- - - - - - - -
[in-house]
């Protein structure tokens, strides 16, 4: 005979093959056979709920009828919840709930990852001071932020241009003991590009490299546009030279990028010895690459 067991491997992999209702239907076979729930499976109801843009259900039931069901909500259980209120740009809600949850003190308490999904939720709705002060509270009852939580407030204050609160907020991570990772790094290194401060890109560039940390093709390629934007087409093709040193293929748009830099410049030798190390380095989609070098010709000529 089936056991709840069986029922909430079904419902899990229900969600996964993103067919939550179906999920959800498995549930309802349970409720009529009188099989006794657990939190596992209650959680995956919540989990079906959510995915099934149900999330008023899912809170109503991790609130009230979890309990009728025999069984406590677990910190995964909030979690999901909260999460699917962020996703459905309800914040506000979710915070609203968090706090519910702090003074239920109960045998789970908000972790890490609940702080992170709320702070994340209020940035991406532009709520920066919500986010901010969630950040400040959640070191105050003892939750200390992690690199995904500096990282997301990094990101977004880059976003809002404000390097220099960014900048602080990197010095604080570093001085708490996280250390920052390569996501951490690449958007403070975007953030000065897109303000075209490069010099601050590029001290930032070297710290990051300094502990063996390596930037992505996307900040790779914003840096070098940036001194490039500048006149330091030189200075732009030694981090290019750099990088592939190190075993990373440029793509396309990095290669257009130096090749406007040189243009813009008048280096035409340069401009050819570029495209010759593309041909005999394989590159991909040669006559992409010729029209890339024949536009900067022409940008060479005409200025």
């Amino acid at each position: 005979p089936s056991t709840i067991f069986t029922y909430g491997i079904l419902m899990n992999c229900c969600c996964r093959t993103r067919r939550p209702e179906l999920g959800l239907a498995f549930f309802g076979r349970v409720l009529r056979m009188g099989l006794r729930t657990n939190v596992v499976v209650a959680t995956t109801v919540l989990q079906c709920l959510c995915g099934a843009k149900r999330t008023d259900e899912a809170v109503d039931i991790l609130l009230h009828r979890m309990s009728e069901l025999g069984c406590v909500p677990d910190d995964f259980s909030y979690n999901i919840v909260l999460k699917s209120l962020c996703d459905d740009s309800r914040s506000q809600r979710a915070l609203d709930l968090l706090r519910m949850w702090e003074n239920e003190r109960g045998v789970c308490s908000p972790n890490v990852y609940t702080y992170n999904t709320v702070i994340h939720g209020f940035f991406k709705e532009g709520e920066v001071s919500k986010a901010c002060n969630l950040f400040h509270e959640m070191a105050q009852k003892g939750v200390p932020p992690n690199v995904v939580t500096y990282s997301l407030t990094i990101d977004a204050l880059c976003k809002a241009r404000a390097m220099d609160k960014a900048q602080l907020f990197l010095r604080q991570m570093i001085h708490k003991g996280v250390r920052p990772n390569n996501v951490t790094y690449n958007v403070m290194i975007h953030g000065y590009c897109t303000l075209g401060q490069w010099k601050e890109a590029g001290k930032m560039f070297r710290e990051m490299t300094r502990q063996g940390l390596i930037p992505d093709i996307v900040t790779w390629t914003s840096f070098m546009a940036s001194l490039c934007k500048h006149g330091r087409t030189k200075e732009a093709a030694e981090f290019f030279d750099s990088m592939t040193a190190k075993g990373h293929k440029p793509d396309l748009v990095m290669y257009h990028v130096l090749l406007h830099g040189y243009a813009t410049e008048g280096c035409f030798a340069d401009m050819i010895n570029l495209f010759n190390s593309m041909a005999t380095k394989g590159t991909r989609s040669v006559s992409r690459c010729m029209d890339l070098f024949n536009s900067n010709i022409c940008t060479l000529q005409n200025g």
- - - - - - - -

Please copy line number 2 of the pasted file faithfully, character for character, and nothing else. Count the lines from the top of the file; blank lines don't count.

């Protein structure tokens, strides 16, 4: 005979093959056979709920009828919840709930990852001071932020241009003991590009490299546009030279990028010895690459 067991491997992999209702239907076979729930499976109801843009259900039931069901909500259980209120740009809600949850003190308490999904939720709705002060509270009852939580407030204050609160907020991570990772790094290194401060890109560039940390093709390629934007087409093709040193293929748009830099410049030798190390380095989609070098010709000529 089936056991709840069986029922909430079904419902899990229900969600996964993103067919939550179906999920959800498995549930309802349970409720009529009188099989006794657990939190596992209650959680995956919540989990079906959510995915099934149900999330008023899912809170109503991790609130009230979890309990009728025999069984406590677990910190995964909030979690999901909260999460699917962020996703459905309800914040506000979710915070609203968090706090519910702090003074239920109960045998789970908000972790890490609940702080992170709320702070994340209020940035991406532009709520920066919500986010901010969630950040400040959640070191105050003892939750200390992690690199995904500096990282997301990094990101977004880059976003809002404000390097220099960014900048602080990197010095604080570093001085708490996280250390920052390569996501951490690449958007403070975007953030000065897109303000075209490069010099601050590029001290930032070297710290990051300094502990063996390596930037992505996307900040790779914003840096070098940036001194490039500048006149330091030189200075732009030694981090290019750099990088592939190190075993990373440029793509396309990095290669257009130096090749406007040189243009813009008048280096035409340069401009050819570029495209010759593309041909005999394989590159991909040669006559992409010729029209890339024949536009900067022409940008060479005409200025």